On the other hand, I find it more difficult to swallow Kingston’s assertion that it “underestimated” the relevance of benchmarks used by the “more technical segment” of its user base. The company’s own data show a 37% difference between the synchronous and asynchronous versions of the SSDNow V300 in PCMark 8’s storage bandwidth test. That test, by Kingston’s own account, “uses traces from World of Warcraft, Battlefield, Adobe Photoshop, In Design, After Effects, Illustrator and Microsoft Office applications.” Those are hardly enthusiast-specific corner cases. One would expect a major SSD vendor like Kingston to take them into account when validating the performance of a new SSD.
In any case, Kingston is at least being somewhat transparent about the discrepancies between different V300 models. The “benchmarking brief” containing the numbers above is linked right on the SSDNow V300 product page. The first page of the brief states, “In order to achieve a balance of price and performance, we must maintain the flexibility to source NAND Flash components from various Tier 1 NAND manufacturers. At times, this will mean that there is a difference in benchmarked performance, where certain builds outperform our advertised specification (450MB/s Read / Write) while other drives will meet the advertised specification.” That’s probably not the wording we would have used, but the benchmark results are right there in the same document.
The situation with PNY seems a little more straightforward. The Optima’s product page clearly states, “The PNY Optima™ SSD line utilizes multiple qualified controllers to offer the best available solution to our customers.” In a statement to TweakTown, PNY went on to note:
Yes we did ship some Optima SSD’s with SandForce controllers, but only if they meet the minimum advertised performance levels (in most of the benchmark tests, LSI controllers outperform SMI controllers). The readers assumption that PNY has abandoned SMI controllers is wrong as we have been shipping mostly SMI controllers, but also utilizing LSI to fill in the gaps.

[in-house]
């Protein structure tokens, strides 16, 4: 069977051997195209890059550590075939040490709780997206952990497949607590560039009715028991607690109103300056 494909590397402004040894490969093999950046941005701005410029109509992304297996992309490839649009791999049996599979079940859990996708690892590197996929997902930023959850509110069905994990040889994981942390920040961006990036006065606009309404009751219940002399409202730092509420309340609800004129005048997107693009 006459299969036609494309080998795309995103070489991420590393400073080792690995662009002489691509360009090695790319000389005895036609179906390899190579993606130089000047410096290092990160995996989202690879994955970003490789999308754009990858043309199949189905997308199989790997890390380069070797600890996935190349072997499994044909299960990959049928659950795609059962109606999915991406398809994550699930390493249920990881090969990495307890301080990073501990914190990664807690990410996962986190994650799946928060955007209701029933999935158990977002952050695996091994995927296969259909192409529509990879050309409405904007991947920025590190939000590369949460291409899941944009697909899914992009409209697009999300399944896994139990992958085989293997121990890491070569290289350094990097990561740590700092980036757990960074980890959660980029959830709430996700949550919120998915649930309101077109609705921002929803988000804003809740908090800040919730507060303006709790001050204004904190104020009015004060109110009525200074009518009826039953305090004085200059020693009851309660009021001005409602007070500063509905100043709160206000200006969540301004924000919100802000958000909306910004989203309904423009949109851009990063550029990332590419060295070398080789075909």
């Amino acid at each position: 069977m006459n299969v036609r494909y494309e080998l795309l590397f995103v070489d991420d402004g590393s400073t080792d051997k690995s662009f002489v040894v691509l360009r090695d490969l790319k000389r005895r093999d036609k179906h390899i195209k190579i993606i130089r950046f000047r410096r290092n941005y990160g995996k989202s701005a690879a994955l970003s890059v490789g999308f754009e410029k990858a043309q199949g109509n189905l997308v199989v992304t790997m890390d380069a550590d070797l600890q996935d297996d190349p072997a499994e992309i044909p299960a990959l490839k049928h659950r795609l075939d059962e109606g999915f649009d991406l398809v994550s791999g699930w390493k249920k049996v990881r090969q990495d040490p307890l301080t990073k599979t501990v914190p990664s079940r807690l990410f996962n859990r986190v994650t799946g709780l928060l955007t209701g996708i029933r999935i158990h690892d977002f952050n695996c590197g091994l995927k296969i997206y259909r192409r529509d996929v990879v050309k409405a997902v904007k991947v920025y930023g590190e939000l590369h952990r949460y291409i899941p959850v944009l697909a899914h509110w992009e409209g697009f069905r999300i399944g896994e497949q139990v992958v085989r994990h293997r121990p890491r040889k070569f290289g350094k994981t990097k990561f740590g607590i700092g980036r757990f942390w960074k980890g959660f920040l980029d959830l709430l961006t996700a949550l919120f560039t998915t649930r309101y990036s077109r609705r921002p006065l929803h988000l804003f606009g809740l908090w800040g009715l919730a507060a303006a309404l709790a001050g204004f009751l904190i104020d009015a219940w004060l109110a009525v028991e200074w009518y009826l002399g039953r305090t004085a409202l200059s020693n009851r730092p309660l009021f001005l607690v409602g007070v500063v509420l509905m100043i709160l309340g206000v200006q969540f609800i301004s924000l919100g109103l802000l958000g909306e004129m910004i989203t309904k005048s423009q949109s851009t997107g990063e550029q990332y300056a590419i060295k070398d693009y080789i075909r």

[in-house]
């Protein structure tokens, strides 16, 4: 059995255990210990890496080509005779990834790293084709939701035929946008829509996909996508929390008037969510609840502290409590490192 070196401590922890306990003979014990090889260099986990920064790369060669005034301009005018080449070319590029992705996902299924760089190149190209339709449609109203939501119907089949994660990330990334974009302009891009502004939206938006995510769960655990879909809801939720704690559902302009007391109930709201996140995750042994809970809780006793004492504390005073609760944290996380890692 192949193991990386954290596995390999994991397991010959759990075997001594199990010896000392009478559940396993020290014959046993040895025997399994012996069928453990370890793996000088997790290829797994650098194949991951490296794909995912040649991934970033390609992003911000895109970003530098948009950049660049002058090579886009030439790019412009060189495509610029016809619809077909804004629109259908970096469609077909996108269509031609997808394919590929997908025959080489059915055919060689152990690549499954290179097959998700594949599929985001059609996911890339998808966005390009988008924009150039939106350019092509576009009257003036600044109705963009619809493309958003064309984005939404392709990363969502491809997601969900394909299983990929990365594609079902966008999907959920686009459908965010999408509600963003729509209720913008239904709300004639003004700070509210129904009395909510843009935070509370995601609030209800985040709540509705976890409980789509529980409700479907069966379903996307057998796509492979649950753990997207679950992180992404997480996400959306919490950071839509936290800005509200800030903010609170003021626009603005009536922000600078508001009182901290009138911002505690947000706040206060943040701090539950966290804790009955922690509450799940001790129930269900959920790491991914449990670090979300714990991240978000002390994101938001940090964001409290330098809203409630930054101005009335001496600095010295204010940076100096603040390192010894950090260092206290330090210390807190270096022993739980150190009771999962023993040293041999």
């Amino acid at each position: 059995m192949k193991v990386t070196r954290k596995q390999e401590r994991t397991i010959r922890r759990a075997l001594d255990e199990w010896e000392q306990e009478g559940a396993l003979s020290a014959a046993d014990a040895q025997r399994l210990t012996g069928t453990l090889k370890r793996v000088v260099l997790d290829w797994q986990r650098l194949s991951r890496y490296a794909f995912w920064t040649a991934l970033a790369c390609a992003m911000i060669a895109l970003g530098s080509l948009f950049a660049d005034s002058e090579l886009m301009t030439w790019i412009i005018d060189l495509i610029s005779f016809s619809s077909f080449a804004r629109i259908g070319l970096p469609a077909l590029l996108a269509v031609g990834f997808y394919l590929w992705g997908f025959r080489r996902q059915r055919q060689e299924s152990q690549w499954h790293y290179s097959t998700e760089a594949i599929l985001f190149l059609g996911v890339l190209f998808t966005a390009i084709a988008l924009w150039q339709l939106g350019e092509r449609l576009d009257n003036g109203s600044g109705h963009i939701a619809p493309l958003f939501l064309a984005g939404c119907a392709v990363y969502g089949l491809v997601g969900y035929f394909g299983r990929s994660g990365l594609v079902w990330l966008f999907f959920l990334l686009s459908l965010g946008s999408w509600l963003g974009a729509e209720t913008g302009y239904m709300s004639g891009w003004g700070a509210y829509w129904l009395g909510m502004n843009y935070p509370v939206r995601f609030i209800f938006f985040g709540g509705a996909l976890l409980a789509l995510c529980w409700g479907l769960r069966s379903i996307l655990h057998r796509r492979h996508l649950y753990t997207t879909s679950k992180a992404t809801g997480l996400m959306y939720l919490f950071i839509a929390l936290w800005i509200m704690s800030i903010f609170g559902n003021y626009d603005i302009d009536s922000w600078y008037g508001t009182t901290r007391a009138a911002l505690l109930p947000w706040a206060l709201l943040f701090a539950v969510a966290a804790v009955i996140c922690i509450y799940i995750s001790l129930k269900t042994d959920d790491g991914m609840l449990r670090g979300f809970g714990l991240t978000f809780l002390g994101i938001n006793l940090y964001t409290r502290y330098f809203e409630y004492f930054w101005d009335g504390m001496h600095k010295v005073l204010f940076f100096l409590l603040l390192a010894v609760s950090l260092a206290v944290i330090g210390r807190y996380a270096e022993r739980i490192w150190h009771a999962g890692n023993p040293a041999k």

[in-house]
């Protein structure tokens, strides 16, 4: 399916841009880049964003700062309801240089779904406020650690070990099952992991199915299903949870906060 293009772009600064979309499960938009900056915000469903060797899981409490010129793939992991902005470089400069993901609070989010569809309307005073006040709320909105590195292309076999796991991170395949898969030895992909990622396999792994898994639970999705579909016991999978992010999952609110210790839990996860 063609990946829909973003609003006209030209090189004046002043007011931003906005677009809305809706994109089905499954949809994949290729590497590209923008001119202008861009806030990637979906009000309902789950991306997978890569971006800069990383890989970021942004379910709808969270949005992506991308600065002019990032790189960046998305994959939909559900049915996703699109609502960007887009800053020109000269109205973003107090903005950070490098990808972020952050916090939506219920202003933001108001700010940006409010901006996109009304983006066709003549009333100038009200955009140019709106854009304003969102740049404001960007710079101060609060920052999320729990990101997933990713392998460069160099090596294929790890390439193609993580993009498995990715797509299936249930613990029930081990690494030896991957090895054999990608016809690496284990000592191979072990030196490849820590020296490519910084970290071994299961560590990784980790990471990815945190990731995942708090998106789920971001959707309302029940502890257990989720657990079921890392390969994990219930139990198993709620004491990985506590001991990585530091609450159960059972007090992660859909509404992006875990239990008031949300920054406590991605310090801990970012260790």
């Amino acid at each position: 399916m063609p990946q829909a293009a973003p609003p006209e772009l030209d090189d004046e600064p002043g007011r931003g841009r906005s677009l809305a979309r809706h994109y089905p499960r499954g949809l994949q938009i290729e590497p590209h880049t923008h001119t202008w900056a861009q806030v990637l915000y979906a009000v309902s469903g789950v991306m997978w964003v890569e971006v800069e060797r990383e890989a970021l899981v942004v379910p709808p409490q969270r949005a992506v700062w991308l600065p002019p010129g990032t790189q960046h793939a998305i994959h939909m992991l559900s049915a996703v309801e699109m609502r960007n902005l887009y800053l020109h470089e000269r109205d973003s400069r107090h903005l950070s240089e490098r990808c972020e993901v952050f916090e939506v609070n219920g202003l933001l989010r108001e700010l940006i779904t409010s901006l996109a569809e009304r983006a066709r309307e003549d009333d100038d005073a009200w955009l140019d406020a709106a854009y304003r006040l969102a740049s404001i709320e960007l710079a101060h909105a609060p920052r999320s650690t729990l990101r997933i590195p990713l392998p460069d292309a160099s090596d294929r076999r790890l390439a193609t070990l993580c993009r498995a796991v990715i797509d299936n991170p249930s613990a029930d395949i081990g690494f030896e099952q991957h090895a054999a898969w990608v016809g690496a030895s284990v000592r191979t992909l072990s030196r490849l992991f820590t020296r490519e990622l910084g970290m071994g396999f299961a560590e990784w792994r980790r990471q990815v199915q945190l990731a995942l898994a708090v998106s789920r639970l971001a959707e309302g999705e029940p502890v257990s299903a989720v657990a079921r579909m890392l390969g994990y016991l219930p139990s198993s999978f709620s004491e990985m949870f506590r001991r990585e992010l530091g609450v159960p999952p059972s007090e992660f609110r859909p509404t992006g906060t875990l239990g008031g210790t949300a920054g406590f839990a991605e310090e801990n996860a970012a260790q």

Earlier today, one of the folks from the /r/buildapc subreddit purchased and tested a retail PNY Optima drive based on the SandForce controller. According to that person, “The versions of the PNY Optima that have switched over to a Sandforce controller are actually just PNY XLR8 drives. The XLR8 was, and still is, almost universally regarded as an equivalent or better drive than the Silicon Motion based Optima.” The benchmarks in the Reddit post—CrystalDiskMark, AS-SSD, ATTO, and Anvil—show the SandForce-based Optima and the XLR8 performing almost identically.
When buying a product based on an online review, most of us expect our purchase to match the reviewed item. It’s hard not to feel some degree of trepidation when that doesn’t happen, especially if the performance implications of such a discrepancy are unclear. Since component variability seems to be a key part of keeping budget SSD prices down, we’ll likely see more examples of this in the future, and there’s no telling whether the component variances will or won’t impact performance, stability, longevity, and so forth.
Is a blanket boycott the best way to prevent that from happening? Probably not. Again, variability in component sourcing may be difficult to avoid in budget SSDs from some vendors.
However, there’s no question that SSD vendors should be forthright about this sort of thing, particularly when dealing with reviewers. If the first round of reviews for both the V300 and Optima had clearly indicated the potential for component variability, we wouldn’t be here today. The answer, then, may simply be for us reviewers to demand more transparency from SSD vendors so that we can include the appropriate caveats in our coverage. That’s what we’ll be doing in the future.